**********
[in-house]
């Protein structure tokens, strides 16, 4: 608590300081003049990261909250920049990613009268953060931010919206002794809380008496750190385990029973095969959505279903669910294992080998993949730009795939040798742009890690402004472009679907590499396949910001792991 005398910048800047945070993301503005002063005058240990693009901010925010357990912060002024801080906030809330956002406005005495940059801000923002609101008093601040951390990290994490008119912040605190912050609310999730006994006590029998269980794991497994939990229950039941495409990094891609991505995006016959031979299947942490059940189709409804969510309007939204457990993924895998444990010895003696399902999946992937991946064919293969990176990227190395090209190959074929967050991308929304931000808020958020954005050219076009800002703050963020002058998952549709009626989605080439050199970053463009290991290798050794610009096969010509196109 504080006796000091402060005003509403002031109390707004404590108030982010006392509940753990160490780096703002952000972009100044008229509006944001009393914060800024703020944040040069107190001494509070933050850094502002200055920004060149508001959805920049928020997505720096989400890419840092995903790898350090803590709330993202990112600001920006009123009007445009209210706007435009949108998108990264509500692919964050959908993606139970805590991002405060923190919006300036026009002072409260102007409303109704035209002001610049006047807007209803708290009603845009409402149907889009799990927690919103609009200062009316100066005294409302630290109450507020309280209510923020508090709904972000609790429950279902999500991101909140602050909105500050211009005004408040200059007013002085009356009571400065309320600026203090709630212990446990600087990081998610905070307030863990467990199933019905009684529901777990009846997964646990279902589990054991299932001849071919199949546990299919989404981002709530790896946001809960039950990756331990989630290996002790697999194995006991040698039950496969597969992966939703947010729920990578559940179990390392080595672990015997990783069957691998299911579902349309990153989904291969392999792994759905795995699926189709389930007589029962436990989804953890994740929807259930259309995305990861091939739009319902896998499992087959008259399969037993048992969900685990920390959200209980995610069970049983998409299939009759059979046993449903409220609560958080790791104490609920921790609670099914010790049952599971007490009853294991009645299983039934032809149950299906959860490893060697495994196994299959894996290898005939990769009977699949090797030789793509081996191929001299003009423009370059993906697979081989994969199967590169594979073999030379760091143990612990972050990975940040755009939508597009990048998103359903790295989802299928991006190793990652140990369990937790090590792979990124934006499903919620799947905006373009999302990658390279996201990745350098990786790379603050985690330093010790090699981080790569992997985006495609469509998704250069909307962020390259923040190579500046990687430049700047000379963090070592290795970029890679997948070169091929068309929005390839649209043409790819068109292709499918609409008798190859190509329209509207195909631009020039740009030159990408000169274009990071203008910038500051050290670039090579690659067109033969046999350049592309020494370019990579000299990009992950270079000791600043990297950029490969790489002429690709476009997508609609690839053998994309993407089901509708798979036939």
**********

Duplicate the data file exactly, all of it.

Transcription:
[in-house]
């Protein structure tokens, strides 16, 4: 608590300081003049990261909250920049990613009268953060931010919206002794809380008496750190385990029973095969959505279903669910294992080998993949730009795939040798742009890690402004472009679907590499396949910001792991 005398910048800047945070993301503005002063005058240990693009901010925010357990912060002024801080906030809330956002406005005495940059801000923002609101008093601040951390990290994490008119912040605190912050609310999730006994006590029998269980794991497994939990229950039941495409990094891609991505995006016959031979299947942490059940189709409804969510309007939204457990993924895998444990010895003696399902999946992937991946064919293969990176990227190395090209190959074929967050991308929304931000808020958020954005050219076009800002703050963020002058998952549709009626989605080439050199970053463009290991290798050794610009096969010509196109 504080006796000091402060005003509403002031109390707004404590108030982010006392509940753990160490780096703002952000972009100044008229509006944001009393914060800024703020944040040069107190001494509070933050850094502002200055920004060149508001959805920049928020997505720096989400890419840092995903790898350090803590709330993202990112600001920006009123009007445009209210706007435009949108998108990264509500692919964050959908993606139970805590991002405060923190919006300036026009002072409260102007409303109704035209002001610049006047807007209803708290009603845009409402149907889009799990927690919103609009200062009316100066005294409302630290109450507020309280209510923020508090709904972000609790429950279902999500991101909140602050909105500050211009005004408040200059007013002085009356009571400065309320600026203090709630212990446990600087990081998610905070307030863990467990199933019905009684529901777990009846997964646990279902589990054991299932001849071919199949546990299919989404981002709530790896946001809960039950990756331990989630290996002790697999194995006991040698039950496969597969992966939703947010729920990578559940179990390392080595672990015997990783069957691998299911579902349309990153989904291969392999792994759905795995699926189709389930007589029962436990989804953890994740929807259930259309995305990861091939739009319902896998499992087959008259399969037993048992969900685990920390959200209980995610069970049983998409299939009759059979046993449903409220609560958080790791104490609920921790609670099914010790049952599971007490009853294991009645299983039934032809149950299906959860490893060697495994196994299959894996290898005939990769009977699949090797030789793509081996191929001299003009423009370059993906697979081989994969199967590169594979073999030379760091143990612990972050990975940040755009939508597009990048998103359903790295989802299928991006190793990652140990369990937790090590792979990124934006499903919620799947905006373009999302990658390279996201990745350098990786790379603050985690330093010790090699981080790569992997985006495609469509998704250069909307962020390259923040190579500046990687430049700047000379963090070592290795970029890679997948070169091929068309929005390839649209043409790819068109292709499918609409008798190859190509329209509207195909631009020039740009030159990408000169274009990071203008910038500051050290670039090579690659067109033969046999350049592309020494370019990579000299990009992950270079000791600043990297950029490969790489002429690709476009997508609609690839053998994309993407089901509708798979036939």